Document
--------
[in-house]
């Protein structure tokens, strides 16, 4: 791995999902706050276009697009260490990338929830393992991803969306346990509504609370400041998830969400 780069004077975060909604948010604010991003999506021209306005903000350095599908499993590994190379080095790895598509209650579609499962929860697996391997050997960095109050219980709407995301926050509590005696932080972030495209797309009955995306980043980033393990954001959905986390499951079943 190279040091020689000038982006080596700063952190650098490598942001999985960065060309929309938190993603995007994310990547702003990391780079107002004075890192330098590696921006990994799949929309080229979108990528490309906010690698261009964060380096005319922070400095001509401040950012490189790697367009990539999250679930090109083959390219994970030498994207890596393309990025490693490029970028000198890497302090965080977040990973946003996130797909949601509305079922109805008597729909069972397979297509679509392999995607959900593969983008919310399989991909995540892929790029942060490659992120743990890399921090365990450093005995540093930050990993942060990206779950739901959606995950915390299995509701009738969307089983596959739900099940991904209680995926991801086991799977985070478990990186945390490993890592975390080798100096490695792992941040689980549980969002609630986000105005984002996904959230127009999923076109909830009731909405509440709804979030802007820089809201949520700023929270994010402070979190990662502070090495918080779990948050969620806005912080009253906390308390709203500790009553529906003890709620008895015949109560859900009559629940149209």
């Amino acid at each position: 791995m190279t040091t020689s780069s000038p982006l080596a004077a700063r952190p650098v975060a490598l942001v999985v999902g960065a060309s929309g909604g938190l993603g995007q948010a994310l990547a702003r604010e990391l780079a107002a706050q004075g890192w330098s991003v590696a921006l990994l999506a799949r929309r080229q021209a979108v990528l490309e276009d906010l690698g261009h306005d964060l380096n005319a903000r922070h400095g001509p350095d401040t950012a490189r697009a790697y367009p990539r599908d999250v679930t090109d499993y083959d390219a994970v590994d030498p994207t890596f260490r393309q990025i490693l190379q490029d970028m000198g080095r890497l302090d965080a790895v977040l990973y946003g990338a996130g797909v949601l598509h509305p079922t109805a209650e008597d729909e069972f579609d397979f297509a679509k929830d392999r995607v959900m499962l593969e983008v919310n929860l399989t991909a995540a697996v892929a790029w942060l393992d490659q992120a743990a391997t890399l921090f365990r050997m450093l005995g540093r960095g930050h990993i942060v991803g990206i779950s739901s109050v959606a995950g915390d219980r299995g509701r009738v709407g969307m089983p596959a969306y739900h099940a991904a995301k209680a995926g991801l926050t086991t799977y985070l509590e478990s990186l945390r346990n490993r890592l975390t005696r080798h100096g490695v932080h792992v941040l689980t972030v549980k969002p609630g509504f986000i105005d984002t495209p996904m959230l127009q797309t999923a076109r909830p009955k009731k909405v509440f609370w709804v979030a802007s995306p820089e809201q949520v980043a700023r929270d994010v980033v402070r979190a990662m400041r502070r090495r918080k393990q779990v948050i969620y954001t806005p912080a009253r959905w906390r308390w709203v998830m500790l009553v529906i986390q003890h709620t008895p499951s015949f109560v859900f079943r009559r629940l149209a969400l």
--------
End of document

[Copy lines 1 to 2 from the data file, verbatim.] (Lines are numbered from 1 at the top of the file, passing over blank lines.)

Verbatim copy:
[in-house]
């Protein structure tokens, strides 16, 4: 791995999902706050276009697009260490990338929830393992991803969306346990509504609370400041998830969400 780069004077975060909604948010604010991003999506021209306005903000350095599908499993590994190379080095790895598509209650579609499962929860697996391997050997960095109050219980709407995301926050509590005696932080972030495209797309009955995306980043980033393990954001959905986390499951079943 190279040091020689000038982006080596700063952190650098490598942001999985960065060309929309938190993603995007994310990547702003990391780079107002004075890192330098590696921006990994799949929309080229979108990528490309906010690698261009964060380096005319922070400095001509401040950012490189790697367009990539999250679930090109083959390219994970030498994207890596393309990025490693490029970028000198890497302090965080977040990973946003996130797909949601509305079922109805008597729909069972397979297509679509392999995607959900593969983008919310399989991909995540892929790029942060490659992120743990890399921090365990450093005995540093930050990993942060990206779950739901959606995950915390299995509701009738969307089983596959739900099940991904209680995926991801086991799977985070478990990186945390490993890592975390080798100096490695792992941040689980549980969002609630986000105005984002996904959230127009999923076109909830009731909405509440709804979030802007820089809201949520700023929270994010402070979190990662502070090495918080779990948050969620806005912080009253906390308390709203500790009553529906003890709620008895015949109560859900009559629940149209």